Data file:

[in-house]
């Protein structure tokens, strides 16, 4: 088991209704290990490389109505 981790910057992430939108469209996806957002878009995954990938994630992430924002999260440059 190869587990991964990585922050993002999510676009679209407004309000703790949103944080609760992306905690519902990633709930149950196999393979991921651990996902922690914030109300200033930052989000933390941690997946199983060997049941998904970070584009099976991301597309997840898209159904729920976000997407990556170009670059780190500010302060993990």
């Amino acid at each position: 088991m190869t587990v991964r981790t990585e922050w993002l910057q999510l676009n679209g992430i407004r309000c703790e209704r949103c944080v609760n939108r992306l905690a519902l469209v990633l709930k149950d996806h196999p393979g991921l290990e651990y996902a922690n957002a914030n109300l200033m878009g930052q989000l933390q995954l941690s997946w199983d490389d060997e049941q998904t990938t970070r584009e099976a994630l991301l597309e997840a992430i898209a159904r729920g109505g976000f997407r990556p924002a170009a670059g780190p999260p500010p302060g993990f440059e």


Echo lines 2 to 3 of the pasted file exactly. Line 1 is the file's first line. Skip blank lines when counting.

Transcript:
């Protein structure tokens, strides 16, 4: 088991209704290990490389109505 981790910057992430939108469209996806957002878009995954990938994630992430924002999260440059 190869587990991964990585922050993002999510676009679209407004309000703790949103944080609760992306905690519902990633709930149950196999393979991921651990996902922690914030109300200033930052989000933390941690997946199983060997049941998904970070584009099976991301597309997840898209159904729920976000997407990556170009670059780190500010302060993990």
């Amino acid at each position: 088991m190869t587990v991964r981790t990585e922050w993002l910057q999510l676009n679209g992430i407004r309000c703790e209704r949103c944080v609760n939108r992306l905690a519902l469209v990633l709930k149950d996806h196999p393979g991921l290990e651990y996902a922690n957002a914030n109300l200033m878009g930052q989000l933390q995954l941690s997946w199983d490389d060997e049941q998904t990938t970070r584009e099976a994630l991301l597309e997840a992430i898209a159904r729920g109505g976000f997407r990556p924002a170009a670059g780190p999260p500010p302060g993990f440059e």